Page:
March 02, 2008
HOW I GOT THE SHOT: One of my favorite spring haunts is Har Socho, also known as Givat Haturmusim or, in English, Lupines Hill, off route 375 in the Ela Valley near Beit Shemesh. A popular hiking spot for families, the hill is an easy 10-minute ascent to one of the richest concentrations of wildflowers I have discovered in Israel. Although there are at least two dozen varieties growing there, the dominant flower is the purple lupine, seen here, which grows primarily on the top and southern slope. This photo is another example of how I try to merge land and sky into a unified composition. I love dramatic cloud formations as complements to the main subject. The position and length of the clouds in this image forced the vertical composition, and I chose a low camera angle which follows the slope of the hill down to the left, thereby creating a sweeping, almost circular motion from the stems and flowers up through the clouds. The low angle of view, as opposed to the angle most often used by photographers - shooting down from a standing position - offers a more detailed and engaging look at the flowers. By crouching down and shooting up, I was able to extend the tops of the uppermost flowers above the horizon line and into the sky, which brings together the two main elements of the photo.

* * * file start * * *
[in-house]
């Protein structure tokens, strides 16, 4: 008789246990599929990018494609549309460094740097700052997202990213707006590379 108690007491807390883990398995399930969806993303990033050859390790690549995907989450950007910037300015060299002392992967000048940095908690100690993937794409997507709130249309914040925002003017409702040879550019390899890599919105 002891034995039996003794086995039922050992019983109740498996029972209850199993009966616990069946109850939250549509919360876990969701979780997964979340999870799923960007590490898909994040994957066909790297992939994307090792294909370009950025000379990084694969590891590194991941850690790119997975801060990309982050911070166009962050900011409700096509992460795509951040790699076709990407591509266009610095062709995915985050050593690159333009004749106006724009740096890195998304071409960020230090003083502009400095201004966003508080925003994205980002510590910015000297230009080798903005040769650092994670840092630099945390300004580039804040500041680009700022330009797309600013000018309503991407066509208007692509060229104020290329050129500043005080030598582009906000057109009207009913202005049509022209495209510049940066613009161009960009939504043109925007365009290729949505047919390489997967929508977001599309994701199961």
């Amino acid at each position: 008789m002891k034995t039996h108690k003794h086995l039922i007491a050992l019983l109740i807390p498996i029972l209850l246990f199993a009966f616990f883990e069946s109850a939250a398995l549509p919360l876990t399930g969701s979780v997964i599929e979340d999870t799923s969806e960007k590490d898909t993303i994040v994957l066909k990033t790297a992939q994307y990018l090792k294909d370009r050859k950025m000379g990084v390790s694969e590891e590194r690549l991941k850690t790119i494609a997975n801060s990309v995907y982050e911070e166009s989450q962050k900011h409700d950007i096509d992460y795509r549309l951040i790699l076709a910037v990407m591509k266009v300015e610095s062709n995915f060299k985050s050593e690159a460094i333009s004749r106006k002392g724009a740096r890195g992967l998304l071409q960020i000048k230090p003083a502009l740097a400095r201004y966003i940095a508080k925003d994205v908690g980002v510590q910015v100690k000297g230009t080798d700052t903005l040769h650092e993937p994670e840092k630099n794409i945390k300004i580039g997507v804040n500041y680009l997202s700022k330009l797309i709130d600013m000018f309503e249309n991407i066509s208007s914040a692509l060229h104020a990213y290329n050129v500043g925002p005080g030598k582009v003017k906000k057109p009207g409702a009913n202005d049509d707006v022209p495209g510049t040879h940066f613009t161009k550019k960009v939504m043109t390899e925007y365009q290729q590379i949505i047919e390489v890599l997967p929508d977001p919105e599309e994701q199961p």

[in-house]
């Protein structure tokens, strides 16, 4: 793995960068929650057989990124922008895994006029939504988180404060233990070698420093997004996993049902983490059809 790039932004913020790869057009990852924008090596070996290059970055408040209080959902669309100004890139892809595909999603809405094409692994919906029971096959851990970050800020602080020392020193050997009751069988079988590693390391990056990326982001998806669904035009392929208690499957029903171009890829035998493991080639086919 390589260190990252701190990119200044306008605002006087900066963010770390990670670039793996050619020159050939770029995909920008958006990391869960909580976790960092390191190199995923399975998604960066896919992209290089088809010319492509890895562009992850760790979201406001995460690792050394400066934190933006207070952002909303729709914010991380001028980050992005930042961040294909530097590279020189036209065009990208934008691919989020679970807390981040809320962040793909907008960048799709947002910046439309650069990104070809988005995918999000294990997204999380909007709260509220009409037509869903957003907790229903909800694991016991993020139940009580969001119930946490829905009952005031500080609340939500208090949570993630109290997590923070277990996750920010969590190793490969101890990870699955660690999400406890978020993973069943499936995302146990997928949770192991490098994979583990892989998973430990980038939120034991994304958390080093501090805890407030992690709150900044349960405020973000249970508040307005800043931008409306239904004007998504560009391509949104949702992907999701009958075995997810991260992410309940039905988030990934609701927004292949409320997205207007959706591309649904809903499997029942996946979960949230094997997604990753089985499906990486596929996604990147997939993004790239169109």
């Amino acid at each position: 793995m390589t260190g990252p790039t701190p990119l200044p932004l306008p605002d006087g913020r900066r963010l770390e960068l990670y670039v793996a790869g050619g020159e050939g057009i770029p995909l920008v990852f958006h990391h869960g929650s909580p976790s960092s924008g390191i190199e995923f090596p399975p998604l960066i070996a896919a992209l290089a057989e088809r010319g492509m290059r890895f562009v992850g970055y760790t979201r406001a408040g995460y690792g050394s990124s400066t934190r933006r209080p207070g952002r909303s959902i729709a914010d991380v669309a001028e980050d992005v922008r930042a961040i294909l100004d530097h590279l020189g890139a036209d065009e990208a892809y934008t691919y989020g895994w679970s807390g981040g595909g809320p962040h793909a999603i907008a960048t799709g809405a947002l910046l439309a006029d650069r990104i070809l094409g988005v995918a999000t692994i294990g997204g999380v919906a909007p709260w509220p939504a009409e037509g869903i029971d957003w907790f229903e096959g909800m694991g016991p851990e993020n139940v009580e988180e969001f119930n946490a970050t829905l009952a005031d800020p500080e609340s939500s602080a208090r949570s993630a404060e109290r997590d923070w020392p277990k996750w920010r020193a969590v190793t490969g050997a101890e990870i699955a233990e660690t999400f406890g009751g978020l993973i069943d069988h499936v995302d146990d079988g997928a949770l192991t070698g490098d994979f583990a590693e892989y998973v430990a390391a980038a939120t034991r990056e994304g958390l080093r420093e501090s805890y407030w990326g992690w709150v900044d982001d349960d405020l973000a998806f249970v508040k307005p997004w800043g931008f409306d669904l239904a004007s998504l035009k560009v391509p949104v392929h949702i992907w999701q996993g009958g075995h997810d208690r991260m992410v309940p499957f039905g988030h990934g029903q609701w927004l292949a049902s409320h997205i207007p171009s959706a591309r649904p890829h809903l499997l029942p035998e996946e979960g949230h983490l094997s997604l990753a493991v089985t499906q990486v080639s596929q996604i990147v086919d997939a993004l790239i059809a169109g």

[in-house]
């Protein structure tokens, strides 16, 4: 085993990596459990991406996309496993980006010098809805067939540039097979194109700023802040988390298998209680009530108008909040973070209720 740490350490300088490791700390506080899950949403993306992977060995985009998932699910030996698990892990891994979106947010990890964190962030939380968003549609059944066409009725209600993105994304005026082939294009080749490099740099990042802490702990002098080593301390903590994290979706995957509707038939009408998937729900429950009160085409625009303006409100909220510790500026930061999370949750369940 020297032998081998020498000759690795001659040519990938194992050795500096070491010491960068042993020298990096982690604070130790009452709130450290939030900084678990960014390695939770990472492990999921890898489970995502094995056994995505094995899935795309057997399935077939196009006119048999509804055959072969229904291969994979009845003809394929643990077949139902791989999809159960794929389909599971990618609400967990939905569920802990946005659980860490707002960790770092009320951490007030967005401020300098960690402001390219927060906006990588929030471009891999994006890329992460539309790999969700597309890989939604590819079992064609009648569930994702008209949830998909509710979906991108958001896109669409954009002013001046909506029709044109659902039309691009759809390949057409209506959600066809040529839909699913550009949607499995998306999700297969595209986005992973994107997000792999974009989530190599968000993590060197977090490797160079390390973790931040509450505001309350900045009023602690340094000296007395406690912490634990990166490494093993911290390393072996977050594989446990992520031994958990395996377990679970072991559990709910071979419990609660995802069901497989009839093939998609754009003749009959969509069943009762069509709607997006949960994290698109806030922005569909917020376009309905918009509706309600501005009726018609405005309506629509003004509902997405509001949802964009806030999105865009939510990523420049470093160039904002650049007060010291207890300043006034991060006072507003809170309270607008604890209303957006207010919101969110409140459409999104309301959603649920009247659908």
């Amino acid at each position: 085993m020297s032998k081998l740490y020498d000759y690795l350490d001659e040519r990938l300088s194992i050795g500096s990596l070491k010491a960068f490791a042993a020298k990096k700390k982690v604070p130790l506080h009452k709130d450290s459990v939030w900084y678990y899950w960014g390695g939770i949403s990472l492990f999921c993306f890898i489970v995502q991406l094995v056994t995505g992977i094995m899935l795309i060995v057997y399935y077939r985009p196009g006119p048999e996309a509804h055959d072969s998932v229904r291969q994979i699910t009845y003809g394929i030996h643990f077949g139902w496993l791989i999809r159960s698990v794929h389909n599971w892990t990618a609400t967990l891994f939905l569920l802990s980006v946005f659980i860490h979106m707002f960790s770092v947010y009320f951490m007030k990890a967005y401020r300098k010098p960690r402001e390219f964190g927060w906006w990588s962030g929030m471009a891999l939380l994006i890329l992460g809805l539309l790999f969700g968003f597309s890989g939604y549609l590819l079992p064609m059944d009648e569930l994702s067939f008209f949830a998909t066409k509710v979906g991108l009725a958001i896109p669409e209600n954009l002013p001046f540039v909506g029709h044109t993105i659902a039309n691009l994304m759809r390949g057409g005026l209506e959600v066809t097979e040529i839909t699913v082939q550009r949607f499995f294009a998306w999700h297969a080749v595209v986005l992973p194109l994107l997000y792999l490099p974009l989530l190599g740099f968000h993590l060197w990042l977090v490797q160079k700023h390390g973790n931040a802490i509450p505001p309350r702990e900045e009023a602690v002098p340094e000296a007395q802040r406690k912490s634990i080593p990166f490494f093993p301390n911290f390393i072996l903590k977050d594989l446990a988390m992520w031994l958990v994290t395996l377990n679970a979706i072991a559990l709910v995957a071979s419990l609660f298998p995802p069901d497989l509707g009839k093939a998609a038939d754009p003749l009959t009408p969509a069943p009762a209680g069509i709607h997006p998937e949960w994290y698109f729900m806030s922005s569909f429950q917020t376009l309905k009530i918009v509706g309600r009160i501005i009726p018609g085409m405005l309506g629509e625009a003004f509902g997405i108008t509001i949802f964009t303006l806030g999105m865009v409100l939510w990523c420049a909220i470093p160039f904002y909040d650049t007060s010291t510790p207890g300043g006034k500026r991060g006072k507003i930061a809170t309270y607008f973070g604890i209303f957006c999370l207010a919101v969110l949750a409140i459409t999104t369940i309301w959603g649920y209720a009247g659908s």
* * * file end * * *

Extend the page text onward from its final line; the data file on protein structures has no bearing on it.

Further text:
HOW I GOT THE SHOT – Environmental portrait photography is a process that takes time for the subject and location to gel into a unified whole. Although I had been envisioning this genre of photo for weeks before arriving on the mountain, I had less than five minutes to complete the shot and I struggled to find the proper perspective while standing on a steep, rocky slope at 14,600 feet. I tried a few shots with a wide angle lens, but the subject was too small, so I backed up the hill and switched to a 135mm telephoto and asked the subject to climb onto the rock. Zoom and telephoto lenses have the effect of compressing depth, which in this photo makes the clouds appear closer to the subject. I shot about a dozen frames from start to finish, each time moving up or down until I finally found a foothold at an angle that put the subject and the rock he was on above the lower bank of clouds in order to accentuate the feeling of standing astride the edge of the world. Finally, I placed the subject along the left third to give balance to the mass of clouds in the upper right of the frame.